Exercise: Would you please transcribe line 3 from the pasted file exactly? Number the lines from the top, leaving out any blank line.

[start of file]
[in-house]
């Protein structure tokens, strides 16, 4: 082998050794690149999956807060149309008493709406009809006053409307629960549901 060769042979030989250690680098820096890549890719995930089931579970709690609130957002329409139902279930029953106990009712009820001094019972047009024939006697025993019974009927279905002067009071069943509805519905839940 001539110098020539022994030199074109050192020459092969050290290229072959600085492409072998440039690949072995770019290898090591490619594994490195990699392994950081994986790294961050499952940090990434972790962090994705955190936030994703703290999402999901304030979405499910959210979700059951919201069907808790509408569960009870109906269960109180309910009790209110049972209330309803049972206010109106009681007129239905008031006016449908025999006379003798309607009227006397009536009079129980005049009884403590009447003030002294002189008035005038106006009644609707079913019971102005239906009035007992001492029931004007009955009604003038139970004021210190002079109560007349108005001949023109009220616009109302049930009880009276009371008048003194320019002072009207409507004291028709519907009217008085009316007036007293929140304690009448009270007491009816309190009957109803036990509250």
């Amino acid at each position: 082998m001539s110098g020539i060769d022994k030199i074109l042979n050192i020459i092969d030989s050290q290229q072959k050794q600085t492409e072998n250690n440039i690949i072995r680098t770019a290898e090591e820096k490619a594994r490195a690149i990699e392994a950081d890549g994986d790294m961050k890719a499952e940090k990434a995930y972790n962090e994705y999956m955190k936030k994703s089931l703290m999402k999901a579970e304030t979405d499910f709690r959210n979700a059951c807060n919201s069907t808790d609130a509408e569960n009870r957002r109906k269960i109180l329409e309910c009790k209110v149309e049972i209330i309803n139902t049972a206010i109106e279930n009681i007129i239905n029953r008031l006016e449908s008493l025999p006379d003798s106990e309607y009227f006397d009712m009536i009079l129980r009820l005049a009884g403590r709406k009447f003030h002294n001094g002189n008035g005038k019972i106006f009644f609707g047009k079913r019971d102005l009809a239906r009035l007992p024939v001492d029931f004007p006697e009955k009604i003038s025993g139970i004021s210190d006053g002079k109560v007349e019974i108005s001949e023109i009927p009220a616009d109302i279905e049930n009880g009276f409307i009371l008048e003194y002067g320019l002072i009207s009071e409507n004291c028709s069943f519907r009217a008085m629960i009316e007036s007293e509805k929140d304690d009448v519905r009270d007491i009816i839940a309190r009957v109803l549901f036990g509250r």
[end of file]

């Amino acid at each position: 082998m001539s110098g020539i060769d022994k030199i074109l042979n050192i020459i092969d030989s050290q290229q072959k050794q600085t492409e072998n250690n440039i690949i072995r680098t770019a290898e090591e820096k490619a594994r490195a690149i990699e392994a950081d890549g994986d790294m961050k890719a499952e940090k990434a995930y972790n962090e994705y999956m955190k936030k994703s089931l703290m999402k999901a579970e304030t979405d499910f709690r959210n979700a059951c807060n919201s069907t808790d609130a509408e569960n009870r957002r109906k269960i109180l329409e309910c009790k209110v149309e049972i209330i309803n139902t049972a206010i109106e279930n009681i007129i239905n029953r008031l006016e449908s008493l025999p006379d003798s106990e309607y009227f006397d009712m009536i009079l129980r009820l005049a009884g403590r709406k009447f003030h002294n001094g002189n008035g005038k019972i106006f009644f609707g047009k079913r019971d102005l009809a239906r009035l007992p024939v001492d029931f004007p006697e009955k009604i003038s025993g139970i004021s210190d006053g002079k109560v007349e019974i108005s001949e023109i009927p009220a616009d109302i279905e049930n009880g009276f409307i009371l008048e003194y002067g320019l002072i009207s009071e409507n004291c028709s069943f519907r009217a008085m629960i009316e007036s007293e509805k929140d304690d009448v519905r009270d007491i009816i839940a309190r009957v109803l549901f036990g509250r």